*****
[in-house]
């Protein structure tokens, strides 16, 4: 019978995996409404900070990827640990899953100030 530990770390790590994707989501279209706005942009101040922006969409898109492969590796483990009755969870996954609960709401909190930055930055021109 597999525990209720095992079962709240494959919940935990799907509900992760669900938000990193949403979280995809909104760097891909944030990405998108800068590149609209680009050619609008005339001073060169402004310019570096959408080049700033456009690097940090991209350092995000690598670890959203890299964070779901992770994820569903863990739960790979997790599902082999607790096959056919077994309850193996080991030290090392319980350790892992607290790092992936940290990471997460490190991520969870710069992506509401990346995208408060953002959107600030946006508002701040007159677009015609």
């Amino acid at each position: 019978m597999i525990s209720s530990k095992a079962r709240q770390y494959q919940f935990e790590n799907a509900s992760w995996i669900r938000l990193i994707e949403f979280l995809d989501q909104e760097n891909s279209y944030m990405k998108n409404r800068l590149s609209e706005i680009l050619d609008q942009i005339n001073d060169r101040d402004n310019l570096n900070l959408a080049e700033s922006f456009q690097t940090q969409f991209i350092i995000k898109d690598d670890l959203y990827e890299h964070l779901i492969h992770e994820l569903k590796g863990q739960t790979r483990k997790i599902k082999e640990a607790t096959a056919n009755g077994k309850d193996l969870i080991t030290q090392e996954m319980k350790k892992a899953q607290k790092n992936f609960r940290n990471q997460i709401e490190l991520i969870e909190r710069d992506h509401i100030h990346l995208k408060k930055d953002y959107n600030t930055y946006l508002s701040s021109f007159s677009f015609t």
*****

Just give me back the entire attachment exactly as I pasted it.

[in-house]
């Protein structure tokens, strides 16, 4: 019978995996409404900070990827640990899953100030 530990770390790590994707989501279209706005942009101040922006969409898109492969590796483990009755969870996954609960709401909190930055930055021109 597999525990209720095992079962709240494959919940935990799907509900992760669900938000990193949403979280995809909104760097891909944030990405998108800068590149609209680009050619609008005339001073060169402004310019570096959408080049700033456009690097940090991209350092995000690598670890959203890299964070779901992770994820569903863990739960790979997790599902082999607790096959056919077994309850193996080991030290090392319980350790892992607290790092992936940290990471997460490190991520969870710069992506509401990346995208408060953002959107600030946006508002701040007159677009015609």
């Amino acid at each position: 019978m597999i525990s209720s530990k095992a079962r709240q770390y494959q919940f935990e790590n799907a509900s992760w995996i669900r938000l990193i994707e949403f979280l995809d989501q909104e760097n891909s279209y944030m990405k998108n409404r800068l590149s609209e706005i680009l050619d609008q942009i005339n001073d060169r101040d402004n310019l570096n900070l959408a080049e700033s922006f456009q690097t940090q969409f991209i350092i995000k898109d690598d670890l959203y990827e890299h964070l779901i492969h992770e994820l569903k590796g863990q739960t790979r483990k997790i599902k082999e640990a607790t096959a056919n009755g077994k309850d193996l969870i080991t030290q090392e996954m319980k350790k892992a899953q607290k790092n992936f609960r940290n990471q997460i709401e490190l991520i969870e909190r710069d992506h509401i100030h990346l995208k408060k930055d953002y959107n600030t930055y946006l508002s701040s021109f007159s677009f015609t």